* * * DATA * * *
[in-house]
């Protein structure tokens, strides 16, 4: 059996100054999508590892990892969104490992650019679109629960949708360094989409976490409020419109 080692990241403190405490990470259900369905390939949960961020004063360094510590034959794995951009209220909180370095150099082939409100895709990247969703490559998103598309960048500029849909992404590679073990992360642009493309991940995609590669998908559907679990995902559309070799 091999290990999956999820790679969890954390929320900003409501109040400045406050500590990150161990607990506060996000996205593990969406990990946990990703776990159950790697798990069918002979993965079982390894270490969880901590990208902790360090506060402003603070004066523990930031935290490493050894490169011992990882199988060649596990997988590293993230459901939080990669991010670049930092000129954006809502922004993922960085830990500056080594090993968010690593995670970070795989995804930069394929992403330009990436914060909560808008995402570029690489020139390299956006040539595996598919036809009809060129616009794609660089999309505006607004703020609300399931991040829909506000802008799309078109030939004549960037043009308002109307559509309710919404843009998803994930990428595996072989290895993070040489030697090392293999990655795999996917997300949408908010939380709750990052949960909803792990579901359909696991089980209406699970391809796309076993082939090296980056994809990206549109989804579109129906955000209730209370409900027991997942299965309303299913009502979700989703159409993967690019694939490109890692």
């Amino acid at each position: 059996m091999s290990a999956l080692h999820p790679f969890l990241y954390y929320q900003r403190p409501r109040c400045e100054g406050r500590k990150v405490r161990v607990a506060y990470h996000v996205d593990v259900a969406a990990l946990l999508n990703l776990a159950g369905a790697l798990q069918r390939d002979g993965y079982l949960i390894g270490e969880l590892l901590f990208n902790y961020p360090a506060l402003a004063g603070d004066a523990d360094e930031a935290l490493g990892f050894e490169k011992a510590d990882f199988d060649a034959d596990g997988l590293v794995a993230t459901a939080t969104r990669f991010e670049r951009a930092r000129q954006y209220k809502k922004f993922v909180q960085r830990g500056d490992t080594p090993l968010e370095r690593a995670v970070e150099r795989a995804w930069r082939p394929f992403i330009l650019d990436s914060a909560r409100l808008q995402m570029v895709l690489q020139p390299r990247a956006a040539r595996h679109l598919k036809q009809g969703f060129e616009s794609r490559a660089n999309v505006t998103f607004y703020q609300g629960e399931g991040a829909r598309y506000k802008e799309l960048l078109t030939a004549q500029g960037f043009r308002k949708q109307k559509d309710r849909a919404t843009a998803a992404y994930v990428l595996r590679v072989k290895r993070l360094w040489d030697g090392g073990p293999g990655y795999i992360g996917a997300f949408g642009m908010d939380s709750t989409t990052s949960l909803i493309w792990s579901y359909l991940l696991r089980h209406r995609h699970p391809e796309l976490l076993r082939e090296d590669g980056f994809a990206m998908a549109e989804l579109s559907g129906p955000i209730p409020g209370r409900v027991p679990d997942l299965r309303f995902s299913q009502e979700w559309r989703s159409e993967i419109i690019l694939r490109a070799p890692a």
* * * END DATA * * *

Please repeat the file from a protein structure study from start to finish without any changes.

[in-house]
């Protein structure tokens, strides 16, 4: 059996100054999508590892990892969104490992650019679109629960949708360094989409976490409020419109 080692990241403190405490990470259900369905390939949960961020004063360094510590034959794995951009209220909180370095150099082939409100895709990247969703490559998103598309960048500029849909992404590679073990992360642009493309991940995609590669998908559907679990995902559309070799 091999290990999956999820790679969890954390929320900003409501109040400045406050500590990150161990607990506060996000996205593990969406990990946990990703776990159950790697798990069918002979993965079982390894270490969880901590990208902790360090506060402003603070004066523990930031935290490493050894490169011992990882199988060649596990997988590293993230459901939080990669991010670049930092000129954006809502922004993922960085830990500056080594090993968010690593995670970070795989995804930069394929992403330009990436914060909560808008995402570029690489020139390299956006040539595996598919036809009809060129616009794609660089999309505006607004703020609300399931991040829909506000802008799309078109030939004549960037043009308002109307559509309710919404843009998803994930990428595996072989290895993070040489030697090392293999990655795999996917997300949408908010939380709750990052949960909803792990579901359909696991089980209406699970391809796309076993082939090296980056994809990206549109989804579109129906955000209730209370409900027991997942299965309303299913009502979700989703159409993967690019694939490109890692």
């Amino acid at each position: 059996m091999s290990a999956l080692h999820p790679f969890l990241y954390y929320q900003r403190p409501r109040c400045e100054g406050r500590k990150v405490r161990v607990a506060y990470h996000v996205d593990v259900a969406a990990l946990l999508n990703l776990a159950g369905a790697l798990q069918r390939d002979g993965y079982l949960i390894g270490e969880l590892l901590f990208n902790y961020p360090a506060l402003a004063g603070d004066a523990d360094e930031a935290l490493g990892f050894e490169k011992a510590d990882f199988d060649a034959d596990g997988l590293v794995a993230t459901a939080t969104r990669f991010e670049r951009a930092r000129q954006y209220k809502k922004f993922v909180q960085r830990g500056d490992t080594p090993l968010e370095r690593a995670v970070e150099r795989a995804w930069r082939p394929f992403i330009l650019d990436s914060a909560r409100l808008q995402m570029v895709l690489q020139p390299r990247a956006a040539r595996h679109l598919k036809q009809g969703f060129e616009s794609r490559a660089n999309v505006t998103f607004y703020q609300g629960e399931g991040a829909r598309y506000k802008e799309l960048l078109t030939a004549q500029g960037f043009r308002k949708q109307k559509d309710r849909a919404t843009a998803a992404y994930v990428l595996r590679v072989k290895r993070l360094w040489d030697g090392g073990p293999g990655y795999i992360g996917a997300f949408g642009m908010d939380s709750t989409t990052s949960l909803i493309w792990s579901y359909l991940l696991r089980h209406r995609h699970p391809e796309l976490l076993r082939e090296d590669g980056f994809a990206m998908a549109e989804l579109s559907g129906p955000i209730p409020g209370r409900v027991p679990d997942l299965r309303f995902s299913q009502e979700w559309r989703s159409e993967i419109i690019l694939r490109a070799p890692a």